Saturday, September 02, 2023

Two Things

Hey there! Thanks for checking in here at G-Ted Productions. Just a little housekeeping before we get into today's "Two Things" post.

I ran the "Fat Tires On Gravel" series from July through August here every Saturday. That series has been completed now and going forward I will be posting different things on Saturday's like usual. 

I also may not be posting anything. I've been contemplating giving myself time off occasionally so that would occur on weekends if that happens. I'm not saying it will happen, but in case it does, and you come here on a Saturday only to see the "FN&V" still at the top of the page, well there will be no need for panic. GT is just taking a day off is all. Maybe.....

I wouldn't hold my breath on that one. 

Now on to "Two Things" where I give my take on two different things related to bicycles. First, the new GRX stuff.....

Image courtesy of Shimano

The first thing that strikes me about this new GRX 12 speed stuff, which I fully anticipated happening a long time ago now once Shimano introduced 12 speed mountain and road components, is that the signs are there that the bicycle industry is not what it was pre-pandemic. That may seem to be an odd take on a new group set, but hear me out. 

I mentioned this yesterday in the "FN&V" where I posted about the dire situation retail bicycle finds itself in going forward into Winter and 2024. Shimano is privy to a lot of indications for what will be made going into the future. Brands consult with the components giant to get a read on what is coming from Shimano so that they can be designing bikes appropriately two, three, and even five years ahead of where we are right now. 

You'll notice that Shimano withheld the introduction of any electronic group for GRX 12 speed. Do not for a moment think that is a sign that Shimano cannot do that. I promise you that Shimano could easily make 12 speed, heck even 13 speed and higher, gravel group sets tomorrow if they wanted to. The company is not one that follows, it leads, and it does so with a restrained hand. 

Many make the mistake that Shimano is "behind" SRAM in component development, but SRAM wishes they were in Shimano's shoes, not the other way around. That's fact. 

So why didn't a Di2 GRX 12 speed get introduced now then? Well, that has to do with what Shimano sees in the industry and how they are tempering their expectations for business going forward. In other words, there is no Di2 12 GRX because business sucks right now and it doesn't make any sense from that standpoint to introduce it until things start to calm down inventory-wise.  

Image courtesy of Shimano

Secondly, I see Shimano responding to the gravel scene in a broader sense. They have seen racing, recreational, and challenging segments that exist within the gravel cycling scene that have different requirements for components and Shimano has tried to address this. 

While you might side-eye Shimano for their kitschy marketing terms, at least it is an effort to recognize the varied palette of riders that make up "Gravel™" and their varied needs. 

And again, I cannot help but think how the current economic situation has blunted what could have been. Because not only do we not get Di2 12 speed, but there were no 400 series offerings on the low end either. I cannot help but think that Shimano has something cool up their sleeves there that we are not getting a look at because, well.......sales suck and inventory is already maxxed out.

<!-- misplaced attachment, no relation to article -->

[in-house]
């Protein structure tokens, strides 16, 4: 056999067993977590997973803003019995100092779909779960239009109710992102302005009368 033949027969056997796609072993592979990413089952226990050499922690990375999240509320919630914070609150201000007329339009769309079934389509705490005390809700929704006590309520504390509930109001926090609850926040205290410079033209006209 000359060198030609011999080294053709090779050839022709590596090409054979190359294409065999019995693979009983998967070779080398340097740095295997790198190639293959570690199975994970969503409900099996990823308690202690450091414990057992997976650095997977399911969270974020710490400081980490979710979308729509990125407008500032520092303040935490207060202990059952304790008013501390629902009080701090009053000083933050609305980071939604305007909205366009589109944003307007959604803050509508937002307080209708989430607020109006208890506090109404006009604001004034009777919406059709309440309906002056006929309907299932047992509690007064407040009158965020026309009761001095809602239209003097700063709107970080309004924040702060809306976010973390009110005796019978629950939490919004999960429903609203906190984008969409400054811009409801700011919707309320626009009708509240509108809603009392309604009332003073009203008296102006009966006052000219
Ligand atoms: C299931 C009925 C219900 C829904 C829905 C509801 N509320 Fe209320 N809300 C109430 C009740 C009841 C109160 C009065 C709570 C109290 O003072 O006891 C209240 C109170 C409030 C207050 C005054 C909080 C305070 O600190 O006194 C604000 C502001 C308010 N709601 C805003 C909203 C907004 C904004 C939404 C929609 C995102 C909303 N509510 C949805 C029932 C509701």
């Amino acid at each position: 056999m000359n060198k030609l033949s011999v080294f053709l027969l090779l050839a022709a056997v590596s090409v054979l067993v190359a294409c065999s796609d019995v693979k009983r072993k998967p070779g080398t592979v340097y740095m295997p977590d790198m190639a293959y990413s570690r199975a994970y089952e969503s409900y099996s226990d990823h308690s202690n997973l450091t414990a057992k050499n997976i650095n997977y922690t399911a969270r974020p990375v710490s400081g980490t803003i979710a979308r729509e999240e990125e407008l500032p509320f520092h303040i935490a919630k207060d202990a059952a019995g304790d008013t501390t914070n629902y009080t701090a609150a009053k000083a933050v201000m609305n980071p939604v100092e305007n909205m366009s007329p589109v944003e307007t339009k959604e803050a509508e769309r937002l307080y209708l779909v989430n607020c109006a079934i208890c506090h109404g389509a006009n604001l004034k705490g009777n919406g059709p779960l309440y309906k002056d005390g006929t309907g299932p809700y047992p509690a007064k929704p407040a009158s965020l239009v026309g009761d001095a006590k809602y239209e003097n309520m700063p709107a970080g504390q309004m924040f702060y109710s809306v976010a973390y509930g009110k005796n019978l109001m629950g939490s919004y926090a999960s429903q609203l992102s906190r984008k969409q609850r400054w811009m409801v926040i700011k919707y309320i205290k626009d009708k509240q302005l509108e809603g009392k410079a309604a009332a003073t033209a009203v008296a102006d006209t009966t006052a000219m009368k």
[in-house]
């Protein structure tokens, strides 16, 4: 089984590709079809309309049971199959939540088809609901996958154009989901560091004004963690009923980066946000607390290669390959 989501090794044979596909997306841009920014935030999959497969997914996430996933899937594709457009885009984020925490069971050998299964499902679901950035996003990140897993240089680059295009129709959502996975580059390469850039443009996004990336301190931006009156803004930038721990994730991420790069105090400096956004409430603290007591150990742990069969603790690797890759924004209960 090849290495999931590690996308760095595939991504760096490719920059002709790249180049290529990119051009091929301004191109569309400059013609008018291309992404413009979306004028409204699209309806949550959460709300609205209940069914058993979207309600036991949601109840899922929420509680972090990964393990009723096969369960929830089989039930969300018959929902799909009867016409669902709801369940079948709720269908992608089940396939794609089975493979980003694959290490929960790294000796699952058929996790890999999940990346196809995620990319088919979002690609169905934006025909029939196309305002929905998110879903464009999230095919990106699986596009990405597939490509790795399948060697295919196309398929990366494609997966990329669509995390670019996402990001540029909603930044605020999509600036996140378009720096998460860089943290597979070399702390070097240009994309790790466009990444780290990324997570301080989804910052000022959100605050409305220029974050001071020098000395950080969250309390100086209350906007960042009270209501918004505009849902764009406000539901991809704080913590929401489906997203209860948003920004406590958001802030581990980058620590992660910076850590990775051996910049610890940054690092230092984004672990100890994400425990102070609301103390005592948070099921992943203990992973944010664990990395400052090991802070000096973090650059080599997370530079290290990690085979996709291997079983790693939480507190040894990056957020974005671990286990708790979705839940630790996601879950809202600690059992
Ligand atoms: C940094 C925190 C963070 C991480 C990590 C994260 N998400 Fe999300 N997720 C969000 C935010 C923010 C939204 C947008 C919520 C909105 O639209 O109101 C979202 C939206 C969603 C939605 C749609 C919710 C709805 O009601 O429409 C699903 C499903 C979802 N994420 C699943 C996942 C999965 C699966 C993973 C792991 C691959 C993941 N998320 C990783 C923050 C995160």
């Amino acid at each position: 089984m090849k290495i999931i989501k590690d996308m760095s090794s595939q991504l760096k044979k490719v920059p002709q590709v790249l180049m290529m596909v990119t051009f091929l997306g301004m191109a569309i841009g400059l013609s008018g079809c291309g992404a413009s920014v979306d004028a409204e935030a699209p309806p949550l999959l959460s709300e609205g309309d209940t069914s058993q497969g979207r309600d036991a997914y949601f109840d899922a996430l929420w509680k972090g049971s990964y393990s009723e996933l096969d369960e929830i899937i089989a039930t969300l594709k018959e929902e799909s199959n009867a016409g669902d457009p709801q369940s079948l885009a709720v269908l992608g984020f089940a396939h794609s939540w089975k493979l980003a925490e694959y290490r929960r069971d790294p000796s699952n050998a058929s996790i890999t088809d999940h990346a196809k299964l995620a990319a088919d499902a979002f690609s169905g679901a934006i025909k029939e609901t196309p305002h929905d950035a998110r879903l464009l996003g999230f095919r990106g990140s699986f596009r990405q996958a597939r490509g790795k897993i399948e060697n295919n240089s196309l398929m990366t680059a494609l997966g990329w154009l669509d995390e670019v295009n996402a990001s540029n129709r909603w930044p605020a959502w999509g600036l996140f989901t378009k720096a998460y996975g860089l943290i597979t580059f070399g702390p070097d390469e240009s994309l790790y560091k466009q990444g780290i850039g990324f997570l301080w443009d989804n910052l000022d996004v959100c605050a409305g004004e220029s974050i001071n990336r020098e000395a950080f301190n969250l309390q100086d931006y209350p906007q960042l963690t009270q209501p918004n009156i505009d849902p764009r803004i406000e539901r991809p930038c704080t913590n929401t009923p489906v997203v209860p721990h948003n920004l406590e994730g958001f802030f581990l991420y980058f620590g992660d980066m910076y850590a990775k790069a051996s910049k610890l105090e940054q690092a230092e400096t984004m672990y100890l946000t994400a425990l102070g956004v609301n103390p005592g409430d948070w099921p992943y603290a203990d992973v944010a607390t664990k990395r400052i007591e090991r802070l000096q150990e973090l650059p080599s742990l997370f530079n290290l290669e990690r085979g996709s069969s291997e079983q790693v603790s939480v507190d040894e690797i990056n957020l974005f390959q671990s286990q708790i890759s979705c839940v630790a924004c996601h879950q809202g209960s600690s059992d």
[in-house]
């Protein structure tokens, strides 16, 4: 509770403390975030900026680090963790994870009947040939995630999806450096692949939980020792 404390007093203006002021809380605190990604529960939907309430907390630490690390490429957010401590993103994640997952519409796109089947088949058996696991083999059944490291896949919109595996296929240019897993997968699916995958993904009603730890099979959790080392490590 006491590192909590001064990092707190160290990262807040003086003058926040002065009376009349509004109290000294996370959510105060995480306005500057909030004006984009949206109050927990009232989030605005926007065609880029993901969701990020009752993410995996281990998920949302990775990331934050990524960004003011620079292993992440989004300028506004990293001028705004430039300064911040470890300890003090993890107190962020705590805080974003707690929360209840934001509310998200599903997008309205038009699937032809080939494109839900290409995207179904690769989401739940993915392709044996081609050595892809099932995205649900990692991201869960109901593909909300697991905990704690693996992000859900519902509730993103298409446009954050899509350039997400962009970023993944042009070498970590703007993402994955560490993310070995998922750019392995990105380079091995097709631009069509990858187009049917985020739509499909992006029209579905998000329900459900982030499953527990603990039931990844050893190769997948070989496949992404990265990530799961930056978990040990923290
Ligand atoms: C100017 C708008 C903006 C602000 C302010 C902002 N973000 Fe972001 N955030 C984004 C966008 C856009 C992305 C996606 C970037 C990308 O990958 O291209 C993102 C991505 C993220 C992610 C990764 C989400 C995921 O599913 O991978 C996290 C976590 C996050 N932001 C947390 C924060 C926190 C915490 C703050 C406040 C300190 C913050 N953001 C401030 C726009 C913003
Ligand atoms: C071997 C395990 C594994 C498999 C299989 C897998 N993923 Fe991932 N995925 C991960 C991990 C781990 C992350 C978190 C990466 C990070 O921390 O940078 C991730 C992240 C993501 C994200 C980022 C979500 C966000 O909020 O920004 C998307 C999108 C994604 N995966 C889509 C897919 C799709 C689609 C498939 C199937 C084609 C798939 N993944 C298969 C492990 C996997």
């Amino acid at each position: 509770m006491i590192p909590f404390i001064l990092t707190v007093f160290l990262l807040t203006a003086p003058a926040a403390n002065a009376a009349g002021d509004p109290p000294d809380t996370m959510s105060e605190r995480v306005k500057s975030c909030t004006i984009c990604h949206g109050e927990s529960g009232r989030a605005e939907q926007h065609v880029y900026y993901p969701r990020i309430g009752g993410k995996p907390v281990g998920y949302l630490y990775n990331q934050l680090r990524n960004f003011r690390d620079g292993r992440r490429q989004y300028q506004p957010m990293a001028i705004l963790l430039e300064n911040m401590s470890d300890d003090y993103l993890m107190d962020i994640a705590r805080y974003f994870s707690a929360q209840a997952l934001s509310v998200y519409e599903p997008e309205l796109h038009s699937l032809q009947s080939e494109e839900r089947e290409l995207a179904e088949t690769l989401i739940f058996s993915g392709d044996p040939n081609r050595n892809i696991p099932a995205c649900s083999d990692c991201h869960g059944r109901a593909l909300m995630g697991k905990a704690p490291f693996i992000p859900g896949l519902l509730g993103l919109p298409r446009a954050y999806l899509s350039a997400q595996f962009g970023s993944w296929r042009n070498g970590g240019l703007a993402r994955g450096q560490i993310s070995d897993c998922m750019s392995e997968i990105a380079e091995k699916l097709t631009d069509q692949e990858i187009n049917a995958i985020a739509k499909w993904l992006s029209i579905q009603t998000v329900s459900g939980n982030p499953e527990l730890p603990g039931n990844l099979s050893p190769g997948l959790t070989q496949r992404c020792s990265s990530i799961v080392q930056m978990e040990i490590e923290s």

So, I am glad to finally see 12 speed GRX hit the scene, and I am hopeful that in the near future we get to see what else is sitting there in Japan waiting to be unleashed upon the dusty roads of the World. Knowing Shimano, it will be pretty cool.

Jones Spec Schrader Valves: Image courtesy of Jones Bicycles

Your Presta Valves Are Off The Back:

Why do we use Presta Valves anyway? Ever thought about that? Well, Jeff Jones has, and he says your Presta valves don't flow, and that we should be all using Schrader valves now. And you know what? I think he is right about that. Especially for MTB, fat bikes, and gravel in certain applications. 

Back to the original question. Do you know why Presta valves were developed? It was to protect skinny wooden rims from breaking at the valve hole. They were a valve that made for a more reliable wooden rim than the concurrently available Schrader valve. 

Today our rims are wider, stronger, and Presta valves are kind of useless these days when you stop and think about it. Add in the tubeless factor and they make even less sense. Schrader valves are stronger, flow more air, and you could add air at almost any convenience store or filling station and not have to worry about carrying a pump, for urban riders. Plus Schrader is much more easily understood and less of a barrier to cycling for average people. Oh how do I know that! I've had to explain Presta valves a million times. Schrader valves? Almost never. 

Check out Jeff Jones test of Schrader valve flow versus several Presta valve variants HERE


Doug M. said...

On Schraeder valves, hear hear! I also like how well the traditional auto-type valves protect the core. Recently pulled a core out of a dirty old lawnmower wheel's valve, and it was absolutely pristine, shiny, and turned perfectly. Whereas all my presta valve heads eventually get bent and seized.

Derek said...

Funny to read that as our daughter found an old corroded presta valve head/ core (?) at a trailhead parking lot and asked "daddy, what is THIS?". Looked like galvanic corrosion to me, it was all crusty and nonfunctional. Who knows how long is had sat there in the sun and dirt.